In the swing state of Pennsylvania in 2016, Trump did significantly better than Romney had four years before. Trump received 2,912,941 votes while Romney got 2,619,583. This increase had two components. About 376,000 more ballots were cast in 2016 than in 2012, but in addition Trump did better percentagewise. He got 48.8 percent (Clinton got 47.6 percent) while Romney got 46.8 percent (Obama got 52.0 percent) of the Pennsylvania vote. This would indicate some sort of Trump Revolution, but, if so, it was a limited one. It did not reach a majority. But notice something else: Trump and Clinton together garnered 96.4 percent of the total ballots, while in 2012, the major candidates received 98.8 percent in Pennsylvania. The third parties nearly trebled their votes in the four years, from 69,000 to 192,000. Their share went from 1.3 percent in 2012 to 3.6 in 2016. Trump won the Pennsylvania plurality by 70,000 votes while the third-party votes increased by much more than that. If Pennsylvania indicated a Trump Revolution, it also indicated a Third-Party Revolution, a move to third parties that allowed Trump to get the plurality and Pennsylvania’s electoral votes. Did Trump really carry Pennsylvania because of a Trump Revolution or because Clinton, whatever the reasons, was not a good candidate, and a sizeable number of voters went to third parties as a result wanting to vote neither for Trump nor Clinton?

The Michigan turnout did not increase in 2016 as much as the Pennsylvania vote did—65,000 more ballots were cast than in 2012. Trump, however, did get 265,00 more votes than Romney and garnered 47.3 percent of the total compared to Romney’s 44.6. But again “others” made the difference. In 2012, only 1.4 percent of the ballots were not cast for the major parties, while in 2016 it was 5.2 percent, with the totals increasing from 65,000 to 250,000. Trump’s plurality (again not a majority) was a mere 10,000 votes. The move to third parties again allowed him to win a plurality and get all of Michigan’s electoral votes.

In Wisconsin, 128,000 fewer ballots were cast in 2016 than four years earlier, and Trump got only 1,500 more votes than Romney. That doesn’t indicate a Trump Revolution as much as it appears to be a lack of enthusiasm for both major candidates. However, Trump did win the plurality at 47.9 percent compared to Romney’s losing percentage at 45.9. Trump’s margin was 22,000 votes, and again the third parties swung the state. In 2012, they got 28,000 votes and 0.9 percent of the total. In 2016, third parties garnered 137,000 votes accounting for 5.4%.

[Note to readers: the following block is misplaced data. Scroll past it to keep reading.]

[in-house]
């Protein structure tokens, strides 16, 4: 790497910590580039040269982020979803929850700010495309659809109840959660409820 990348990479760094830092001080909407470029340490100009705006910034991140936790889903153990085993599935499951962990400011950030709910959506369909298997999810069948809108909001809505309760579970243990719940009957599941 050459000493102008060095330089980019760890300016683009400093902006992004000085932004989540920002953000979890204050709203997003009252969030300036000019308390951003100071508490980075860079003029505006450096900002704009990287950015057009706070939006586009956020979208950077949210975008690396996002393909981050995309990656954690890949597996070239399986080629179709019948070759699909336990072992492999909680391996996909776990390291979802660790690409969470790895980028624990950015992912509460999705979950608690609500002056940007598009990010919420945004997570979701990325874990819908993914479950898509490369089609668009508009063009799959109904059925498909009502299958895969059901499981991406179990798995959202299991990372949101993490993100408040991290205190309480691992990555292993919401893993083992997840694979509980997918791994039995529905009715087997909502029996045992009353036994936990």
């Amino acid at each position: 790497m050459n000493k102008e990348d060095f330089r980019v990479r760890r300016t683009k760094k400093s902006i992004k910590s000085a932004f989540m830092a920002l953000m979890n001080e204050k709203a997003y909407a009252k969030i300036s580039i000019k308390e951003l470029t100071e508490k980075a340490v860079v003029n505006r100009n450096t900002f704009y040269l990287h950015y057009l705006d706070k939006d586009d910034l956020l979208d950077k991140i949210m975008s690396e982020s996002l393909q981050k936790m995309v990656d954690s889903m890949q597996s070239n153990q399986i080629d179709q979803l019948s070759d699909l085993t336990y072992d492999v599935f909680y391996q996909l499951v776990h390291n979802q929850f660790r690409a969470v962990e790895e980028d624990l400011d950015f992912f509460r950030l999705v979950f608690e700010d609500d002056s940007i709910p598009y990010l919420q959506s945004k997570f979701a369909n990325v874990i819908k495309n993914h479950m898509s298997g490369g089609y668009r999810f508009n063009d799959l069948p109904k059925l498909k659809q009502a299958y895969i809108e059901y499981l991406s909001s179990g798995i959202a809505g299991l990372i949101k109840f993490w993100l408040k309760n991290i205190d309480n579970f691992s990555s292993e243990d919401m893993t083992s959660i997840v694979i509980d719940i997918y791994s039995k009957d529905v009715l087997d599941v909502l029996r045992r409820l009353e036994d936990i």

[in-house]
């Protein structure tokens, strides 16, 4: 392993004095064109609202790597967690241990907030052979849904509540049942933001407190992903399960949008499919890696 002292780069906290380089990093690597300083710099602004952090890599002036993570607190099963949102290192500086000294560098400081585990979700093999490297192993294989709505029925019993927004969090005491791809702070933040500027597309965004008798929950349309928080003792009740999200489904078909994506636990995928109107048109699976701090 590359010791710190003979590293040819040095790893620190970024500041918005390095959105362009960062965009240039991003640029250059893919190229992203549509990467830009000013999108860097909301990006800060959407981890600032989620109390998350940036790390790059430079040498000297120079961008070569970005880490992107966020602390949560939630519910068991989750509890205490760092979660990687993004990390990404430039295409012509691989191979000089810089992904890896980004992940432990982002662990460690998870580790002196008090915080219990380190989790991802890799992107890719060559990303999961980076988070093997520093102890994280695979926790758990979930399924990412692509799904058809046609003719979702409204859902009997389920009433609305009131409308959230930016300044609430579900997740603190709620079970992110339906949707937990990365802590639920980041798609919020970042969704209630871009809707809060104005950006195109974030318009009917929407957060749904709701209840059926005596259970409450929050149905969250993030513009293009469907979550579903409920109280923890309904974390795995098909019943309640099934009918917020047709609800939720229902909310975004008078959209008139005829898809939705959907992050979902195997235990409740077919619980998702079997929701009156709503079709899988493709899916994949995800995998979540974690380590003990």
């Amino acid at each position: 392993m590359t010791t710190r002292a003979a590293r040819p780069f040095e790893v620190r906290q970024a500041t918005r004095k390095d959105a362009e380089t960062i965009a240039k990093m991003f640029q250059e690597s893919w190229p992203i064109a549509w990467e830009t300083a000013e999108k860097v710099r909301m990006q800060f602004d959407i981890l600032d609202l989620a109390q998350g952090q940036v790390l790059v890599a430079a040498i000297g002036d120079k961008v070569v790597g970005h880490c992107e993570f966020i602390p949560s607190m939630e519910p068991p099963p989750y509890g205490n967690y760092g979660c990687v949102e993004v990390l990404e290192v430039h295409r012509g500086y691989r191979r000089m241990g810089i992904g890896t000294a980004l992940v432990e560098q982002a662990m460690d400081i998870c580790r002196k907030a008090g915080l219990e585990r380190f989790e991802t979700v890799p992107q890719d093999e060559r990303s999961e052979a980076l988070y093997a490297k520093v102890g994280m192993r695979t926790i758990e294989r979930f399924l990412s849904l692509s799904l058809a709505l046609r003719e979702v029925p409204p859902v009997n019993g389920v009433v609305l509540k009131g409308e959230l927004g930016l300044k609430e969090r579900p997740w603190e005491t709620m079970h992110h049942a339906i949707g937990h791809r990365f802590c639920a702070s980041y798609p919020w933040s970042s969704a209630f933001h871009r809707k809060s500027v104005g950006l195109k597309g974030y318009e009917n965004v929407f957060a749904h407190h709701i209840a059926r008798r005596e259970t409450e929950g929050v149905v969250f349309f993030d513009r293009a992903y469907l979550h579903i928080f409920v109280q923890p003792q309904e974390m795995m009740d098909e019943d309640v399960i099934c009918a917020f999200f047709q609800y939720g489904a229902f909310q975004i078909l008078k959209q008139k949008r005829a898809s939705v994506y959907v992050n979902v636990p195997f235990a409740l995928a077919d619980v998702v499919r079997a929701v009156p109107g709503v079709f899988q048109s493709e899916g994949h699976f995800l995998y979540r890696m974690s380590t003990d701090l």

What does this indicate? Was there really a Trump Revolution that has changed the electoral landscape? Trump took these three key states, but he did not get a majority in any of them. In other words, most voters were against Trump. In each of them, he won because Clinton performed more poorly than he did. As a result, third parties surged tipping each state to Trump.

What does this mean for the future? Is there an enduring Trump Revolution that has shifted the electoral patterns? Perhaps the first thing to note is that he did not get the majority of the vote in the country. He did not even get the plurality. What is seldom noted is that the percentage he did get was not better than what Romney got four years earlier. This certainly is not a revolution.

In some key states, however, he did do better than Romney, but even so, he did not get a majority in them, and third parties surged. Of course, the best guarantee of his winning such states this time is to get more than 50 percent of the vote. At least so far, however, polls do not indicate that this is likely. Trump’s presidency has appealed strongly his 2016 base, and he has failed to attract additional supporters outside that base.

If his support continues at less than 50 percent, Trump has to pray (although I doubt he does) that the third-party surge will continue into the upcoming election so he can win electoral votes with only pluralities. That, of course, is the point to Republican support for the bizarre presidential campaign of Kanye West—the hope that it will siphon votes that would otherwise go to a Democrat. So far, at least, there is no indication that third parties will get the percentage of votes that they did last election when many voters did not like either candidate. My guess is that many of the voters for the Libertarian or Green parties assumed that Trump would not win but did not want to vote for Clinton. Checking a box for a third party was thought to have no real consequences while preserving a sense of integrity for the Clinton doubters. Voters this time are unlikely to think this way. They are more likely to realize that votes for third parties can have consequences and help elect someone they don’t want. This time around, they are likely to realize that they should make a choice between Trump and Biden even if they don’t much like either and not vote for a third party. Furthermore, in 2016 voters who liked neither Trump nor Clinton but voted for one of them rather than a third party candidate overwhelmingly broke for Trump. Polls now show voters who like neither Trump nor Biden will overwhelmingly vote for Biden.

It is a long way to the election and much can happen, but at least for the moment Trump cannot count on a high level of third party votes to allow him to get crucial electoral wins with pluralities. And besides helping Kanye to get on ballots, there seems to be nothing Trump and Republicans can do to shift votes from Biden to a third party. They, however, have no doubt learned something else from 2016 and other elections: Voter suppression can help clear a path to a conservative victory.

(concluded August 19)

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